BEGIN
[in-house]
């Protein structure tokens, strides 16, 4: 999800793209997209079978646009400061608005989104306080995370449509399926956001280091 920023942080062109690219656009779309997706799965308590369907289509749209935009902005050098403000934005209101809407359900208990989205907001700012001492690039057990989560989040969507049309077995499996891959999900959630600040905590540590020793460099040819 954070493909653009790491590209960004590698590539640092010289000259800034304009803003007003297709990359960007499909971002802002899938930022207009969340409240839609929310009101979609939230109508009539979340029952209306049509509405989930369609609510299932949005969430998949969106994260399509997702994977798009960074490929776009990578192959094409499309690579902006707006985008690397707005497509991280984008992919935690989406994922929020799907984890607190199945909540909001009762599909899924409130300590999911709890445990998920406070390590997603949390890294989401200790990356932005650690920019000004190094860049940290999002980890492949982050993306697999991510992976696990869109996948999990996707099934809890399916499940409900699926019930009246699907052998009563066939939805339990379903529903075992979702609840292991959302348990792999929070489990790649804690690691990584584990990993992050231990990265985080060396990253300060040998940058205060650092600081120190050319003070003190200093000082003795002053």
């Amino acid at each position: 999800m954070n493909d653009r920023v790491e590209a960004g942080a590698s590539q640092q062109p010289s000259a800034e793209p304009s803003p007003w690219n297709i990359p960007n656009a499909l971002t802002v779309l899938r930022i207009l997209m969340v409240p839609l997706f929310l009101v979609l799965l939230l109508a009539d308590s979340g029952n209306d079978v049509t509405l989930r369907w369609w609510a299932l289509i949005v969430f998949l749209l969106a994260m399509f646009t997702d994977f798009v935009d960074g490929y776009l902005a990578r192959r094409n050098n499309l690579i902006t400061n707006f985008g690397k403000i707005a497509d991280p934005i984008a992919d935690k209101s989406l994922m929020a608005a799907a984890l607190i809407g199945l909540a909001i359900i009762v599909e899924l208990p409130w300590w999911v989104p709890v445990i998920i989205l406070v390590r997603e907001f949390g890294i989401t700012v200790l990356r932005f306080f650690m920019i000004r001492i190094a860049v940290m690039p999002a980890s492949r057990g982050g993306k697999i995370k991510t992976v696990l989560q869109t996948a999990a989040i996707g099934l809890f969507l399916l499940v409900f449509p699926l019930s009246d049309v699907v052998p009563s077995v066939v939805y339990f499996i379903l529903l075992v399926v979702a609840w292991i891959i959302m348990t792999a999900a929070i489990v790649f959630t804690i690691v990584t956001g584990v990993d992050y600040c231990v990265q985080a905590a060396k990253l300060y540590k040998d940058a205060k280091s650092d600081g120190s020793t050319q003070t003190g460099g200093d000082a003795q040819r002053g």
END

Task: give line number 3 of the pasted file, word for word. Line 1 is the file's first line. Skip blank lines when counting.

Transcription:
């Amino acid at each position: 999800m954070n493909d653009r920023v790491e590209a960004g942080a590698s590539q640092q062109p010289s000259a800034e793209p304009s803003p007003w690219n297709i990359p960007n656009a499909l971002t802002v779309l899938r930022i207009l997209m969340v409240p839609l997706f929310l009101v979609l799965l939230l109508a009539d308590s979340g029952n209306d079978v049509t509405l989930r369907w369609w609510a299932l289509i949005v969430f998949l749209l969106a994260m399509f646009t997702d994977f798009v935009d960074g490929y776009l902005a990578r192959r094409n050098n499309l690579i902006t400061n707006f985008g690397k403000i707005a497509d991280p934005i984008a992919d935690k209101s989406l994922m929020a608005a799907a984890l607190i809407g199945l909540a909001i359900i009762v599909e899924l208990p409130w300590w999911v989104p709890v445990i998920i989205l406070v390590r997603e907001f949390g890294i989401t700012v200790l990356r932005f306080f650690m920019i000004r001492i190094a860049v940290m690039p999002a980890s492949r057990g982050g993306k697999i995370k991510t992976v696990l989560q869109t996948a999990a989040i996707g099934l809890f969507l399916l499940v409900f449509p699926l019930s009246d049309v699907v052998p009563s077995v066939v939805y339990f499996i379903l529903l075992v399926v979702a609840w292991i891959i959302m348990t792999a999900a929070i489990v790649f959630t804690i690691v990584t956001g584990v990993d992050y600040c231990v990265q985080a905590a060396k990253l300060y540590k040998d940058a205060k280091s650092d600081g120190s020793t050319q003070t003190g460099g200093d000082a003795q040819r002053g």